- In the midst of his own brigade, of the troops of the Government, and of the whole population, on the shoulders of the officers of his corps, relieved occasionally by other Greeks, the most precious portion of his honoured remains were carried to the church, where lie the bodies of Marco Bozzari and of General Normany. There we laid them down : the coffin was a rude, ill-constructed chest of wood; a black mantle served for a pall; and over it we placed a helmet and a sword, and a crown of laurel. But no funeral pomp could have left the impression, nor spoken the feelings, of this simple ceremony. The wretchedness and desolation of the place itself; the wild and half-civilised warriors around us; their deep-felt, unaffected grief ; the fond recollections ; the disappointed hopes ; the anxieties and sad presentiments which might be read on every countenance ;-all contributed to form a scene more moving, more truly affecting, than perhaps was ever before witnessed round the grave of a great man.

“When the funeral service was over, we left the bier in the middle of the church, where it remained until the evening of the next day, and was guarded by a detachment of his own brigade. The church was crowded without cessation by those who came to honour and to regret the benefactor of Greece. In the evening of the 23d, the bier was privately carried back by his officers to his own house. The coffin was not closed till the 29th of the month. Immediately after his death,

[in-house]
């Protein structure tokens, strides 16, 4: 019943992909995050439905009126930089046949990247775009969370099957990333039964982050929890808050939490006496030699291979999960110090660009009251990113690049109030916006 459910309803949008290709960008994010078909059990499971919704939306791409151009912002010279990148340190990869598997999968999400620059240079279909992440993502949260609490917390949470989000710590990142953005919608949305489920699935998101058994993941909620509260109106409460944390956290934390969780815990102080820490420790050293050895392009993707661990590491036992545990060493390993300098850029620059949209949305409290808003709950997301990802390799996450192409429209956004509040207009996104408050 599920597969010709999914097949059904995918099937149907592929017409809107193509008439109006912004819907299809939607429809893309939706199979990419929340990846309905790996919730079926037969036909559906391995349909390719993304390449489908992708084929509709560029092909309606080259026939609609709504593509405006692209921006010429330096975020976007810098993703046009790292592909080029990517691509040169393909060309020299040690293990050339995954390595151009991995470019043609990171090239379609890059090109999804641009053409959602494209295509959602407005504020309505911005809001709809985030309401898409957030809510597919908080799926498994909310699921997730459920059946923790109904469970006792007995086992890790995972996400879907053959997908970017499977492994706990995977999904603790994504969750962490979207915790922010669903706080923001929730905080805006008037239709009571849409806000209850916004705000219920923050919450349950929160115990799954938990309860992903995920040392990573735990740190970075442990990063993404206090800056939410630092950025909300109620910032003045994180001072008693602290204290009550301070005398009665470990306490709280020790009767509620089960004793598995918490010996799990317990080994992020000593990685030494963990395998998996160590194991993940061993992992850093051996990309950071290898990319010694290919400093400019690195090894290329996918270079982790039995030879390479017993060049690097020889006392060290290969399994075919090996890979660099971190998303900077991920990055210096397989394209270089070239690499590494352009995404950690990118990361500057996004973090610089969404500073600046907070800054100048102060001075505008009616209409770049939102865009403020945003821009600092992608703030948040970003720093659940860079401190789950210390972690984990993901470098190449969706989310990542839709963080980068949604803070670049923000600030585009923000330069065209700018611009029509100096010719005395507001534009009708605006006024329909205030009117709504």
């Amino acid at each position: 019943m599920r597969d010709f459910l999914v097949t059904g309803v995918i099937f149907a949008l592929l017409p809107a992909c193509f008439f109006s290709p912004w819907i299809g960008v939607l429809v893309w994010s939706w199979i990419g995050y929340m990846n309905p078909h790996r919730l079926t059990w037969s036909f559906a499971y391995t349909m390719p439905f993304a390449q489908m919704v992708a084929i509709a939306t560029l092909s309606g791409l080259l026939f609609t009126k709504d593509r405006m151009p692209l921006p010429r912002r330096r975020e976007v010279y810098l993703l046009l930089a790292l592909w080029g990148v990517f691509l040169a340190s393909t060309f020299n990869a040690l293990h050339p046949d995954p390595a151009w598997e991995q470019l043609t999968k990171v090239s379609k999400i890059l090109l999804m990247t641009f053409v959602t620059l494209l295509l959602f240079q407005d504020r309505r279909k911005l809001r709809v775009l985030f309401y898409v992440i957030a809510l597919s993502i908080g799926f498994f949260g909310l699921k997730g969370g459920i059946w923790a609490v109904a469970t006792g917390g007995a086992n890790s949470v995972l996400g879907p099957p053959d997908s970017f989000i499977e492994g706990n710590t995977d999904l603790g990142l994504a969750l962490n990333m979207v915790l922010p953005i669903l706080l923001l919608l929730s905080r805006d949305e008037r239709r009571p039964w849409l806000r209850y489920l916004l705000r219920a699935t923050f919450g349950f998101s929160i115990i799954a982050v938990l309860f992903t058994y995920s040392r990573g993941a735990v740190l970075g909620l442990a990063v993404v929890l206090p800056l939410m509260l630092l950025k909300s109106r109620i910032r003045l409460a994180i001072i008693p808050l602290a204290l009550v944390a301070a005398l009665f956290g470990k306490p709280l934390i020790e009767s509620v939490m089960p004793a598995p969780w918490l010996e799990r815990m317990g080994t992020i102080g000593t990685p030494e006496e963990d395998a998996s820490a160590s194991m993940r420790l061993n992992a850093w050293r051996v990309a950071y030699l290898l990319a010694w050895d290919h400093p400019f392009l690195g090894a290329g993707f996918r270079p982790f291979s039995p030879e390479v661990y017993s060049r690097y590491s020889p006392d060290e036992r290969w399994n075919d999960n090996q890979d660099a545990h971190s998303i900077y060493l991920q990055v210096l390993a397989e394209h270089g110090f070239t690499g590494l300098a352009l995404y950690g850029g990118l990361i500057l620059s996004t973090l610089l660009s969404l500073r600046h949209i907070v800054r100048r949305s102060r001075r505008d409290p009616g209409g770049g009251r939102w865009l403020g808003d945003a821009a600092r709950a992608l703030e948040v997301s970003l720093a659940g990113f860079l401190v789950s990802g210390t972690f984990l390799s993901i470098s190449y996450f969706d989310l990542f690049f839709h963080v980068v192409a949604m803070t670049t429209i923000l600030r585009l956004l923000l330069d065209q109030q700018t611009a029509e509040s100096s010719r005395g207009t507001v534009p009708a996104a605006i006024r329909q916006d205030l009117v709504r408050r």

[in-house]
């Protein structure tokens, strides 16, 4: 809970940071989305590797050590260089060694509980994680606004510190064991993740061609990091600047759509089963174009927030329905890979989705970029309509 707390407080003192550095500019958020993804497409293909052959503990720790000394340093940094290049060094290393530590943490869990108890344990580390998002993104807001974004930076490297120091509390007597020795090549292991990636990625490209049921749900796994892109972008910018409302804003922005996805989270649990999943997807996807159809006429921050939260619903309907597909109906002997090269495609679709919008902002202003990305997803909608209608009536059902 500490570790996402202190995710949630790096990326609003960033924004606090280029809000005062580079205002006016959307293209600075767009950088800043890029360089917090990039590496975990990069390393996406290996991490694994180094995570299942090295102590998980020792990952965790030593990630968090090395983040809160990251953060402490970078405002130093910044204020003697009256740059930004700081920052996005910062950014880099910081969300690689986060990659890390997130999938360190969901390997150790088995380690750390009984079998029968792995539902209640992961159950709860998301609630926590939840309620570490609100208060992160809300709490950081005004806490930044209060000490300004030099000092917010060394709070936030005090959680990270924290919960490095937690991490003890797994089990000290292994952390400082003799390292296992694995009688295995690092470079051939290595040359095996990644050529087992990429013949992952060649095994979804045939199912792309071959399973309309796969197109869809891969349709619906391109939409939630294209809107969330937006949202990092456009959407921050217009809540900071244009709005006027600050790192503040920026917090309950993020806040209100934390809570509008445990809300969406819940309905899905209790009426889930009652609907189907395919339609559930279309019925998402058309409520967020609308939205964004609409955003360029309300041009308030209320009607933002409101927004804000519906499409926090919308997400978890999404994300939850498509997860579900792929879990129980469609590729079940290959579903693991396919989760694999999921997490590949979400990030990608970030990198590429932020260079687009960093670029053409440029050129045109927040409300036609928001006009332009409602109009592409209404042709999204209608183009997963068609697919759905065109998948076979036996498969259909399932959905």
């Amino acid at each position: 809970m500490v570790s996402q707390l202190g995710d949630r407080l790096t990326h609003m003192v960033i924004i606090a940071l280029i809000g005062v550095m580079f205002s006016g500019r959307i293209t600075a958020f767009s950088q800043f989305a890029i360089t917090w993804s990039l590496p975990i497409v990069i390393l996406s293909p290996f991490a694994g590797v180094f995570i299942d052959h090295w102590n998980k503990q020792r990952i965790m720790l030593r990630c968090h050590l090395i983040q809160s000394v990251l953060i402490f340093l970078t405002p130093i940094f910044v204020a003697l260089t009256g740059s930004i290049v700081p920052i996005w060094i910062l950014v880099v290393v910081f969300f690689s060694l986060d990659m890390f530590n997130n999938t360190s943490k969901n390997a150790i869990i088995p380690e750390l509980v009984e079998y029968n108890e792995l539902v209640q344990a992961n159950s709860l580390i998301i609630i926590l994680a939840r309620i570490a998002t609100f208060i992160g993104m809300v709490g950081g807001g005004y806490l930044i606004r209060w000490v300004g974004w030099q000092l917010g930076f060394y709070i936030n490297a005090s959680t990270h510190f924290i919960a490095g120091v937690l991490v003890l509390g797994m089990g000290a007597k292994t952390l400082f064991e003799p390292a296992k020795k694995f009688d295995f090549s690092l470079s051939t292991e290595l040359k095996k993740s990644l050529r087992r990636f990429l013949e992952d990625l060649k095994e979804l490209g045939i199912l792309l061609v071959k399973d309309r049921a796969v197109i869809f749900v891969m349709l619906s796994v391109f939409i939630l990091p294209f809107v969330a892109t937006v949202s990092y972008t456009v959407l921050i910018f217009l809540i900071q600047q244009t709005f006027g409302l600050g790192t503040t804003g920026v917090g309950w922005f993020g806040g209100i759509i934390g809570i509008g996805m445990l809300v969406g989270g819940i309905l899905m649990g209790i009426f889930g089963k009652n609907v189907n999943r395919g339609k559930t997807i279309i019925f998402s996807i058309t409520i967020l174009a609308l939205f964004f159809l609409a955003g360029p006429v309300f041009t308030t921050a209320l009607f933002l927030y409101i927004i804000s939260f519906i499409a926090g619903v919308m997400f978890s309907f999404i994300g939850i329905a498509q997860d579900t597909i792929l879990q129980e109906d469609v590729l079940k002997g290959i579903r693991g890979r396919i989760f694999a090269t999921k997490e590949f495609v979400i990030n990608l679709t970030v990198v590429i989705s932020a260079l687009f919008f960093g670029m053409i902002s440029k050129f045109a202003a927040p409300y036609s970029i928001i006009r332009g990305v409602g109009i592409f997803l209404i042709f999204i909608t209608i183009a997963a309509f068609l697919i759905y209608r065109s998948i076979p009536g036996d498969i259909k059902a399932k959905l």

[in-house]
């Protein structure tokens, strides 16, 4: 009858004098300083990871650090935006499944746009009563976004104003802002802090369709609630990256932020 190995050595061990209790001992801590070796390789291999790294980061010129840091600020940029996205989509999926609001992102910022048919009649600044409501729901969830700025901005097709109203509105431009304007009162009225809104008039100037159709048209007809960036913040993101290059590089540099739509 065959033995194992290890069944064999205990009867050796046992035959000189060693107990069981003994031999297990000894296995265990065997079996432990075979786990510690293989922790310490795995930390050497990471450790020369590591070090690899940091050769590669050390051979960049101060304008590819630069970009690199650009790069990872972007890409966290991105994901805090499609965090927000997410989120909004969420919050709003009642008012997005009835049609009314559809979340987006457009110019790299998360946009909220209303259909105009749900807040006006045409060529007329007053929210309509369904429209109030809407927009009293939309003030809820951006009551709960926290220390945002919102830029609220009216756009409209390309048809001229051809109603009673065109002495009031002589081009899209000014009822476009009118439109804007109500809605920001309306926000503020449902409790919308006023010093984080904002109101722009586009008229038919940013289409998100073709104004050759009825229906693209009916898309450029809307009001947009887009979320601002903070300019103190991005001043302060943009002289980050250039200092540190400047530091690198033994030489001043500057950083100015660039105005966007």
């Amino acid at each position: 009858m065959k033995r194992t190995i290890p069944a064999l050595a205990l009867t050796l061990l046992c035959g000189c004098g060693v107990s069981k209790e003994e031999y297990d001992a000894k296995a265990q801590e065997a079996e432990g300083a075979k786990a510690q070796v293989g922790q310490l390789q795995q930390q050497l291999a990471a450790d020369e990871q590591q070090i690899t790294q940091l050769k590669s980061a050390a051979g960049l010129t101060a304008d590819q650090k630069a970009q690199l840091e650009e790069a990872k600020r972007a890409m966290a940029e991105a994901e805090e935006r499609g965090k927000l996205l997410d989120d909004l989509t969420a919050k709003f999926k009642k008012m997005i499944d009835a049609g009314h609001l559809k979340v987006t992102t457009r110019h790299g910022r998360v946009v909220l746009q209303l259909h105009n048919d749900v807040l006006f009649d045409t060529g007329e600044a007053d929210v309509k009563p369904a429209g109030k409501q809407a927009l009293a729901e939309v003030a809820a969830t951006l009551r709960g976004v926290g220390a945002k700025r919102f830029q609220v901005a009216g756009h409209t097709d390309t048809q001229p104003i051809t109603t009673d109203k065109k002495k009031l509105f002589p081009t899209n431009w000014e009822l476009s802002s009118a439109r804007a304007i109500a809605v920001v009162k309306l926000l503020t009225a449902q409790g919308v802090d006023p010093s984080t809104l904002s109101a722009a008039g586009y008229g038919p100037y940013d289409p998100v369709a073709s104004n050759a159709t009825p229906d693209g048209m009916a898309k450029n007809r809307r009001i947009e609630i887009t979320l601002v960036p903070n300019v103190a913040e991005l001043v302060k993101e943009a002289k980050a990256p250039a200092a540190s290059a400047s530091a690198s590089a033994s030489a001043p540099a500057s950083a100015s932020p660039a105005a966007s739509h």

his tenance had an air of calmness, mingled with a severity, that seemed gradually to soften ; for when I took a last look of him, the expression, at least to my eyes, was truly sublime.”

We have seen how decidedly, while in Italy, Lord Byron expressed his repugnance to the idea of his remains resting upon English ground ; and the injunctions he so frequently gave to Mr. Hoppner on this point show his wishes to have been,--at least during that period,-sincere.With one so changing, however, in his impulses, it was not too much to take for granted that the far more cordial feeling entertained by him towards his countrymen Cephalonia would have been followed by a correspondent change in this antipathy to England as a last resting-place. It is, at all events, fortunate that by no such spleen of the moment has his native country been deprived of her natural right to enshrine within her own bosom one of the noblest of her dead, and to atone for any

may have inflicted upon him, while living, by making his tomb. a place of pilgrimage for her sons through all ages.


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rantine-house at Zante, a gentleman called on me, and made numerous enquiries as to Lord Byron. He said he was only one of fourteen English gentlemen, then at Ancona, who had sent him on to obtain intelligence, and only waited his return to come and join Lord Byron. They were to form a mounted guard for him, and meant to devote their personal services and their incomes to the Greek cause. On hearing of Lord Byron's death, however, they turned back.”